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Our View: Cyprus must choose between Russia and the West

russian foreign minister sergei lavrov meets with red cross president mirjana spoljaric egger in moscow
Russian Foreign Minister Sergei Lavrov

Stern words were uttered by the Russian Federation’s Foreign Minister Sergei Lavrov about Cyprus and Greece, in response to a question by the Cyprus News Agency’s Moscow correspondent. He had asked Lavrov what he would say to all those “who believed that Russia was acting like other imperialist forces that violate international law and seek the occupation of territory and change of borders, a policy which struck at Greece and Cyprus.”

Lavrov’s answer sounded more like a reprimand: “I do not know from what Greece and Cyprus suffer the most. We were always very close friends with Greeks and Cypriots, while those metamorphoses that took place in the leaderships of these countries it was natural that we identified them and registered them.” Russia was a victim of the West, he claimed, as the US was “concentrating forces” from “its satellites” and Nato countries “so they could start a world hybrid war against us.”

How could the leaderships of Cyprus and Greece not know this? “I cannot imagine people that have the posts of prime minister and president of countries of Europe, much more so, of countries that have long historical relations with the Russian Federation, do not know the facts or are in no position to analyse them,” he told CNA. It was a dig at the Cyprus and Greece governments which aligned with the West after Russia’s invasion of Ukraine and voted for EU sanctions, which they also implemented.

Russia is the leading practitioner of post-truth politics and it is in this field Lavrov is operating, maintaining that the aggressor, which has been on a mission to obliterate Ukraine, is in fact the victim of a US conspiracy. And he is appalled that countries that have been under Moscow’s influence, if not control, like Cyprus and, to a lesser extent, Greece do not share this warped version of reality. For Lavrov, loyalty to Moscow (euphemistically referred to as long historical relations), that nobody could accuse the Republic of lacking, dictates that its version of events is unquestioningly accepted and that we ignore the decisions of our EU partners.

Bearing in mind this servile loyalty to Moscow displayed by the Cyprus political establishment over the years, Lavrov felt he was entitled to issue his reprimand. After Crimea’s annexation, President Anastasiades was the only EU leader to accept an invitation from President Putin to attend a big parade in Red Square; three party leaders visited Crimea after its annexation at the invitation of Moscow; the Cyprus legislature passed a resolution calling on the government to work for the lifting of EU sanctions on Russia over Crimea; two party leaders publicly demanded that Russia was given a military base; at the EU Cyprus often argued against the imposition of sanctions. Should we mention how the former ambassador of Russia, until the day he left, was constantly meddling in domestic affairs and issuing directives?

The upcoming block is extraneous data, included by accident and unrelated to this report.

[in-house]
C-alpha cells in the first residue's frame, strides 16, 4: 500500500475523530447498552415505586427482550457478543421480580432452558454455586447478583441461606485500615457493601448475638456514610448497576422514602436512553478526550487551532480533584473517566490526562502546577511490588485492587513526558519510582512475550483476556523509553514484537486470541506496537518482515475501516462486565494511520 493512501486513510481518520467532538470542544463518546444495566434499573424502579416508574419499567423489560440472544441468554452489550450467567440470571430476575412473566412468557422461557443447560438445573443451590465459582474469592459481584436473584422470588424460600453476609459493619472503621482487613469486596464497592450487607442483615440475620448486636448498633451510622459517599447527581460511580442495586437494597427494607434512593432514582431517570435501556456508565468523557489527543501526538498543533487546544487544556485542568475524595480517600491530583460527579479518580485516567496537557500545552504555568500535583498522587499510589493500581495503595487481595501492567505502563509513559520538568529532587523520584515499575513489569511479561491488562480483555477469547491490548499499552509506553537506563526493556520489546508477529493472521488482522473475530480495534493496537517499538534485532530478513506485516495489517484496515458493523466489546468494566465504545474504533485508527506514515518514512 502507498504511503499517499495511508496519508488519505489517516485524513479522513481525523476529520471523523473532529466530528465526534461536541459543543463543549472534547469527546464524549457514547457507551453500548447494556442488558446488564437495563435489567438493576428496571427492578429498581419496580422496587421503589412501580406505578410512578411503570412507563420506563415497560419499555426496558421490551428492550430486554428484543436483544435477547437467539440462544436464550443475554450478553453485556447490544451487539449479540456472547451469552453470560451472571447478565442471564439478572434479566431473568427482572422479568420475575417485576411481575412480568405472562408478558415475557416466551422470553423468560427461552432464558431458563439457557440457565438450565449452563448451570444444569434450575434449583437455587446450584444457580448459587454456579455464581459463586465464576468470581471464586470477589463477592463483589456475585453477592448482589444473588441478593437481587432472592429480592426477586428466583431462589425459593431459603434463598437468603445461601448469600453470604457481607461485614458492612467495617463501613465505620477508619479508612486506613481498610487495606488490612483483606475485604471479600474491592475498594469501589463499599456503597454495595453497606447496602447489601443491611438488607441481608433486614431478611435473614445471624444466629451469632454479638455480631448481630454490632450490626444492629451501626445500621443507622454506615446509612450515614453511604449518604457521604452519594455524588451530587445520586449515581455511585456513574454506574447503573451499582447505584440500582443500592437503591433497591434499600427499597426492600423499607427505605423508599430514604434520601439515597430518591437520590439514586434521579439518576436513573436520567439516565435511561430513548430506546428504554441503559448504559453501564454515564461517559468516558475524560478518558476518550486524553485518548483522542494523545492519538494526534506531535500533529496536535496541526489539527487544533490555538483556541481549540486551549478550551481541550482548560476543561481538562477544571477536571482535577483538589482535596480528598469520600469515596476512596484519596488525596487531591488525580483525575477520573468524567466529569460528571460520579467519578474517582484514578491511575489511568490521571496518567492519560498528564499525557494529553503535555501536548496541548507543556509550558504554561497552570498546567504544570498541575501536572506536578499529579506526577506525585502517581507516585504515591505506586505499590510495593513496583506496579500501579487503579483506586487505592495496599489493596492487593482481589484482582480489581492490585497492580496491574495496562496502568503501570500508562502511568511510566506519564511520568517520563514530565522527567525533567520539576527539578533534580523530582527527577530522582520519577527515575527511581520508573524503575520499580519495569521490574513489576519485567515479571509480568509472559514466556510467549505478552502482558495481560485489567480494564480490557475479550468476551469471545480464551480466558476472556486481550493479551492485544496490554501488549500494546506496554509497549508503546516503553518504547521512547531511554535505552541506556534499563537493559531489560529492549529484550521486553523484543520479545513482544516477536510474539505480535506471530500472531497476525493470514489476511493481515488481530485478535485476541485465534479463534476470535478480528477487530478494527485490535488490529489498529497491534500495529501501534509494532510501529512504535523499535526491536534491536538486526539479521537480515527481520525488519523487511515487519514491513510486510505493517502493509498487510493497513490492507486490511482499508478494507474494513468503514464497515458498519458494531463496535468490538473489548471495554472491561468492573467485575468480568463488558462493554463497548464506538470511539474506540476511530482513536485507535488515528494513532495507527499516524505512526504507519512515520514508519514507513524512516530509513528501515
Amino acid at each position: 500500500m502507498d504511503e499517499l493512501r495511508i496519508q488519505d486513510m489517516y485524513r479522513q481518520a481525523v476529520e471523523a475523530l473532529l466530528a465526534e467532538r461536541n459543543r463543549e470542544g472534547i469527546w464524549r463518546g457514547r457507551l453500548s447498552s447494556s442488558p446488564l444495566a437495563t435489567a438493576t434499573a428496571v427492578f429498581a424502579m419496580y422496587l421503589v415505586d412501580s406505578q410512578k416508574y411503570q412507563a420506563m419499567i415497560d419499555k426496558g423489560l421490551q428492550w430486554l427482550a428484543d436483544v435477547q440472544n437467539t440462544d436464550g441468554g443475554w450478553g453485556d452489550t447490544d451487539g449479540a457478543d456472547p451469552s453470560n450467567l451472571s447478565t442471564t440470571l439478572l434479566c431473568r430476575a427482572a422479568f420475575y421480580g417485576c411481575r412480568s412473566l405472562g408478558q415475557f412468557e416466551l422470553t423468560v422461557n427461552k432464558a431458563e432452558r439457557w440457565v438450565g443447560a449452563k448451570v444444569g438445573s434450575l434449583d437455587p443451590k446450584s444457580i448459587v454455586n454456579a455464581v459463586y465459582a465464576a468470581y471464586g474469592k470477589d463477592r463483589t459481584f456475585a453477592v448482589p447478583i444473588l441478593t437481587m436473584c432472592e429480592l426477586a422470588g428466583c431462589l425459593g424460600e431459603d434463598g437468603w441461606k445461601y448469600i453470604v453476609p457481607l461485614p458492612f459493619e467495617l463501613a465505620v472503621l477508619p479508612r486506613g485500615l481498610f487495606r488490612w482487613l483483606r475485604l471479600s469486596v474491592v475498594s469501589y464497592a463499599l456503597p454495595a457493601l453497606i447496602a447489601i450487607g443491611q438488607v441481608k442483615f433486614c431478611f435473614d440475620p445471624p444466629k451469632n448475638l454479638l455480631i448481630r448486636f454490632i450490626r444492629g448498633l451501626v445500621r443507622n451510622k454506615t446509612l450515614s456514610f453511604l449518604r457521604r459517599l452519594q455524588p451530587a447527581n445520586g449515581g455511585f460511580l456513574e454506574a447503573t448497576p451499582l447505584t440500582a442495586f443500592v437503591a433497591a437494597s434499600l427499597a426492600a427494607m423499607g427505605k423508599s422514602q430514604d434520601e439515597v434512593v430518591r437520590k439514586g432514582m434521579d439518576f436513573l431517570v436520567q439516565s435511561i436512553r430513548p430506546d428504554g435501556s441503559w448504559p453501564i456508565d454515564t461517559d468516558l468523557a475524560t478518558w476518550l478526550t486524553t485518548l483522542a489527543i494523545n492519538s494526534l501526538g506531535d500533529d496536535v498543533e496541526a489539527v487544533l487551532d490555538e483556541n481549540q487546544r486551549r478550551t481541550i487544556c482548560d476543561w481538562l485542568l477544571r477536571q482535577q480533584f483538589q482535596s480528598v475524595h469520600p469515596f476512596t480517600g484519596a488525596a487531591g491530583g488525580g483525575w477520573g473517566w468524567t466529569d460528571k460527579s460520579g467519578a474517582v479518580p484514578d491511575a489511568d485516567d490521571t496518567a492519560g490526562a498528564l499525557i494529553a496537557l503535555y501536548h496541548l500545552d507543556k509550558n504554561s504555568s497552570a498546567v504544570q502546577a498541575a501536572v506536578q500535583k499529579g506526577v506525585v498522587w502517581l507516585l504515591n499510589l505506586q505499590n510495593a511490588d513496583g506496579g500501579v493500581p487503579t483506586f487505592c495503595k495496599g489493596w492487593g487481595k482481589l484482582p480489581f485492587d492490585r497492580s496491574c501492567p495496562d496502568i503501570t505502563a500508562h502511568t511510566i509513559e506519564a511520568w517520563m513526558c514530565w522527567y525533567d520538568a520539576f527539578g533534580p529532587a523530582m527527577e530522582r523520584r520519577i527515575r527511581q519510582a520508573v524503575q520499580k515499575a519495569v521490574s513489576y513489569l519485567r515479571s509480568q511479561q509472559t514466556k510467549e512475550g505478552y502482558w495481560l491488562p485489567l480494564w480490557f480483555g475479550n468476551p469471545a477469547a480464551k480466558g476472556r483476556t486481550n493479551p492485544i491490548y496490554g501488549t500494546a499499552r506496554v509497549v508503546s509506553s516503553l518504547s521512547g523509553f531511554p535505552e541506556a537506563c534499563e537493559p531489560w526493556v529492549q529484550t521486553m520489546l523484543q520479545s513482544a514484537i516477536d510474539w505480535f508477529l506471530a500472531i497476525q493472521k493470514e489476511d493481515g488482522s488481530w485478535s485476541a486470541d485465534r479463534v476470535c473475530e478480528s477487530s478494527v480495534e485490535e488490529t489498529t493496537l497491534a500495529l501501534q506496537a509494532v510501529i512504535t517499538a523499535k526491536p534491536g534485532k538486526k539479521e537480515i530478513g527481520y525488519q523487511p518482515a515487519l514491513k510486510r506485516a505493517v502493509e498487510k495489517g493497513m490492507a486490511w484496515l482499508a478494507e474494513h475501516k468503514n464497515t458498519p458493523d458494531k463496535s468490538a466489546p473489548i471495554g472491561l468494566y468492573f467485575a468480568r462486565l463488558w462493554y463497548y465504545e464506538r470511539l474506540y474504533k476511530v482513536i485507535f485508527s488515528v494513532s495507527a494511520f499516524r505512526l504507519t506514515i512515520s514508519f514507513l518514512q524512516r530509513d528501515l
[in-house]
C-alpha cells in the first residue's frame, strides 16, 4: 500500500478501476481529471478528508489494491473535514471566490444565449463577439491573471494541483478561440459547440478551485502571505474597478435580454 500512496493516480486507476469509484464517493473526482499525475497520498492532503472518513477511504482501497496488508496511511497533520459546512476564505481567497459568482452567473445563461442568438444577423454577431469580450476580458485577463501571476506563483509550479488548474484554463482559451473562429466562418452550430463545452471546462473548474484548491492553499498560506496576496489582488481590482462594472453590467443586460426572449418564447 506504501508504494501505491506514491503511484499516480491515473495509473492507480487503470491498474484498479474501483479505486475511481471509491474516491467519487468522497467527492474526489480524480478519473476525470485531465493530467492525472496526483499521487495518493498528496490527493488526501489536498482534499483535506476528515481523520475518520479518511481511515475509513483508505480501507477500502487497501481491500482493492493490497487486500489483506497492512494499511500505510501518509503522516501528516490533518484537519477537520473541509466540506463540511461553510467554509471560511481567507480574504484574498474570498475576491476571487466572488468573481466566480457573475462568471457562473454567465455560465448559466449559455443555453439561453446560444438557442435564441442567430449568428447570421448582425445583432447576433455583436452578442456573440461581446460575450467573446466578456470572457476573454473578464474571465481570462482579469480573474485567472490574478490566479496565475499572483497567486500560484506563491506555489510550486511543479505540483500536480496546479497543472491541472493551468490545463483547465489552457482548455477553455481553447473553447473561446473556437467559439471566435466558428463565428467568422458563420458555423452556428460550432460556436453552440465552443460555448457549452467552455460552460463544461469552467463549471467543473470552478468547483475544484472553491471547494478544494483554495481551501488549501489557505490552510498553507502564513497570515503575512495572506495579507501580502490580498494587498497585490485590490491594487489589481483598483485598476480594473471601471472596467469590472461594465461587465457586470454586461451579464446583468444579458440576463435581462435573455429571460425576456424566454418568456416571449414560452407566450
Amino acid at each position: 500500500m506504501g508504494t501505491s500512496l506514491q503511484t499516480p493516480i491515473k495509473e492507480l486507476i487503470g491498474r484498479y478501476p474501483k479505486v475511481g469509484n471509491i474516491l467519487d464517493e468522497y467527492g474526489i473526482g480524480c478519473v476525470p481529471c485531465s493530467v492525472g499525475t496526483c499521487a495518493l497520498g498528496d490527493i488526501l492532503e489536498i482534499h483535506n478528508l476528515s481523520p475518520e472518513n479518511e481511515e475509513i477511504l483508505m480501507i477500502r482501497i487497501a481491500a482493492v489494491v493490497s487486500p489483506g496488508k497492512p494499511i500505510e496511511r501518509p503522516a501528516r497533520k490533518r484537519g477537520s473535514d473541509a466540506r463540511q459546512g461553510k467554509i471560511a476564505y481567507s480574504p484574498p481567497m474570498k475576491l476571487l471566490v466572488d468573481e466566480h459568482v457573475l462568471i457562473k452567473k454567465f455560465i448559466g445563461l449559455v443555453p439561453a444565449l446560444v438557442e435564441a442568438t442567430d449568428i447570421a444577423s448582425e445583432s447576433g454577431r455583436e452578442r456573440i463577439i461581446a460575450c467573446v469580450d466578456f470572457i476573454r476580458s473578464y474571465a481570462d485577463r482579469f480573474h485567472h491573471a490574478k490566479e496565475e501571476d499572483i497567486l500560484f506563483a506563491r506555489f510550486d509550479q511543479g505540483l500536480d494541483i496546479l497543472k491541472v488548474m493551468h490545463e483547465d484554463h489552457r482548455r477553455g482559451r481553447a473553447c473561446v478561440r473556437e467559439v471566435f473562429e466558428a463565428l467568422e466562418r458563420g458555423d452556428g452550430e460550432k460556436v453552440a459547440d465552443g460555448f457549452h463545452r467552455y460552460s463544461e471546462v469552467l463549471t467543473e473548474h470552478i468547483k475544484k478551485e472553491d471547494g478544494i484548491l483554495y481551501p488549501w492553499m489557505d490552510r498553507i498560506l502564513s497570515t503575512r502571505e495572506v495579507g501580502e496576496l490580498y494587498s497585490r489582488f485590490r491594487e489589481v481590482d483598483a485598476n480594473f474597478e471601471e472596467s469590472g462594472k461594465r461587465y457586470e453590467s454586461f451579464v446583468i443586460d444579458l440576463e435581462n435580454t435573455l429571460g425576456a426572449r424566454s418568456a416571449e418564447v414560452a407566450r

Anastasiades’ response to Lavrov’s reprimand was almost apologetic. He said that at a time a friendly country like Russia “forced us to follow the collective agreements of the EU, it could not have expected that we could have been the stigma of Europe, that is the dissenters on measures that are unanimously agreed.” After expressing his gratitude to Russia “for its unwavering stance on the Cyprus issue”, he said, “there are no choices when international law is violated.” He had to mention Moscow’s stance on the Cyprus issue, which has always been the justification for the Republic’s servility, even though this allegedly principled stance never upset Ankara. It suffices to say that Moscow never condemned the Turkish invasion.

Had the foreign minister of any Western country issued a similar public reprimand and warning to Cyprus there would have been political uproar. The parties would have been urging the government to recall its ambassador, while newspaper columnists would be calling for retaliatory action. Lavrov’s reprimand, in contrast, was greeted by silence, not a single critical word uttered by anyone. It underlined the country’s subservience to Moscow which has not been affected in any way by Russia’s ultra-close political, strategic and economic relations with Turkey, ties that have become even closer since the invasion of Ukraine.

Politicians and other opinion-formers do not see this as a problem, even though Turkey’s recent aggressive rhetoric and daily threats against Greece could be linked to the strong ties developed between Moscow and Ankara which is slowly moving away from the West sphere of influence. The presidential candidates seem oblivious to what is happening and our relations with West and East have not been part of the election debate. Perhaps this is inevitable considering two of the candidates are backed by parties that are openly pro-Moscow on the pretext of the Cyprus problem, and would not like the issue addressed.

But the issue must be addressed, because the world has become as divided as it was during the Cold War era, and Cyprus must make a choice. We cannot play with both sides, as has been the state policy since the time of Makarios. In the new world being shaped, this is unsustainable. We need to ignore Lavrov’s bullying and take our place in the Western group of states.

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